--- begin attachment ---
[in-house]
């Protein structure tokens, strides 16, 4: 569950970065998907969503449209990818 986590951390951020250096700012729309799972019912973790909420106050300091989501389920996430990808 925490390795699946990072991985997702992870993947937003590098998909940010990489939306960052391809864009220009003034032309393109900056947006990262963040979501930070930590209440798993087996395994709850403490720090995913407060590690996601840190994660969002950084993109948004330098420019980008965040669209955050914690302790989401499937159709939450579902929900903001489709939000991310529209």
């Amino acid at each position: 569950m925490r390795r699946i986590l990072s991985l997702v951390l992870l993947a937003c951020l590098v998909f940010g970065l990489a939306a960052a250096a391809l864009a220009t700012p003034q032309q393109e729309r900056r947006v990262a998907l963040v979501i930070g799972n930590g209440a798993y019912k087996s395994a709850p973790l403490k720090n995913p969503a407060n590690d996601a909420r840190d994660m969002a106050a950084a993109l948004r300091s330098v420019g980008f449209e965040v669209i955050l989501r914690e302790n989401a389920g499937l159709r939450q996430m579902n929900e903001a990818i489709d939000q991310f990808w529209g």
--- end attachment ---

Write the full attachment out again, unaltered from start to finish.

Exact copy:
[in-house]
């Protein structure tokens, strides 16, 4: 569950970065998907969503449209990818 986590951390951020250096700012729309799972019912973790909420106050300091989501389920996430990808 925490390795699946990072991985997702992870993947937003590098998909940010990489939306960052391809864009220009003034032309393109900056947006990262963040979501930070930590209440798993087996395994709850403490720090995913407060590690996601840190994660969002950084993109948004330098420019980008965040669209955050914690302790989401499937159709939450579902929900903001489709939000991310529209």
């Amino acid at each position: 569950m925490r390795r699946i986590l990072s991985l997702v951390l992870l993947a937003c951020l590098v998909f940010g970065l990489a939306a960052a250096a391809l864009a220009t700012p003034q032309q393109e729309r900056r947006v990262a998907l963040v979501i930070g799972n930590g209440a798993y019912k087996s395994a709850p973790l403490k720090n995913p969503a407060n590690d996601a909420r840190d994660m969002a106050a950084a993109l948004r300091s330098v420019g980008f449209e965040v669209i955050l989501r914690e302790n989401a389920g499937l159709r939450q996430m579902n929900e903001a990818i489709d939000q991310f990808w529209g």